Be Not Idle Spectators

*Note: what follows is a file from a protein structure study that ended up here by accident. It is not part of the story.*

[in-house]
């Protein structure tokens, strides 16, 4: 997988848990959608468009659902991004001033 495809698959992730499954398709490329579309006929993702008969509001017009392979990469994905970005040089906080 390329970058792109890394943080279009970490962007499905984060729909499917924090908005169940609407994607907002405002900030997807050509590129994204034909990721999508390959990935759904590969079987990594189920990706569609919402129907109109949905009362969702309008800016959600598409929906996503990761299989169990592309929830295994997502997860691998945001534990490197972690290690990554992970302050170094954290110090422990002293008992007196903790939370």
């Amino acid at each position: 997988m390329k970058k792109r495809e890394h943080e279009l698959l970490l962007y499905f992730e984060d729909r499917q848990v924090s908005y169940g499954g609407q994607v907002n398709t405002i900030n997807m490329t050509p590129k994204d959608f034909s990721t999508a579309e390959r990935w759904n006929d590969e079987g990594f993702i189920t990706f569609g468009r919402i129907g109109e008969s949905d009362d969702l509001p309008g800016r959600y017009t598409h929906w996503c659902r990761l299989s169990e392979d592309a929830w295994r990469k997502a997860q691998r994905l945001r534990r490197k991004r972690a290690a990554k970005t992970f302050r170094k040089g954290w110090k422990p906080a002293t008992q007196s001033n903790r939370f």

"My faith in the Constitution is whole, it is complete, it is total and I am not going to sit here and be an idle spectator to the diminution, the subversion, the destruction of the Constitution." Barbara Jordan, of blessed memory, said that nearly thirty years ago at the House Judiciary Committee hearings on the impeachment of Richard Nixon. That is what each and every one of us must be saying to General Ashcroft, every day, loud and clear. My support for the war should in no way be construed as support for the wholesale destruction of civil liberties in which the administration is engaged. Nat Hentoff, though sometimes bordering on hysteria, has been keeping close tabs. His latest column is a must read, and a call to action. Let your senators and congressmen know how you feel. Send the Hentoff link to your friends, and tell them to act, too. And if you weren't old enough to hear Barbara Jordan live in 1974 (I was a nerdy enough sixth grader that I spent more of my summer vacation than I perhaps should have watching the hearings), you really should listen to the mp3 clip at the site above. permalink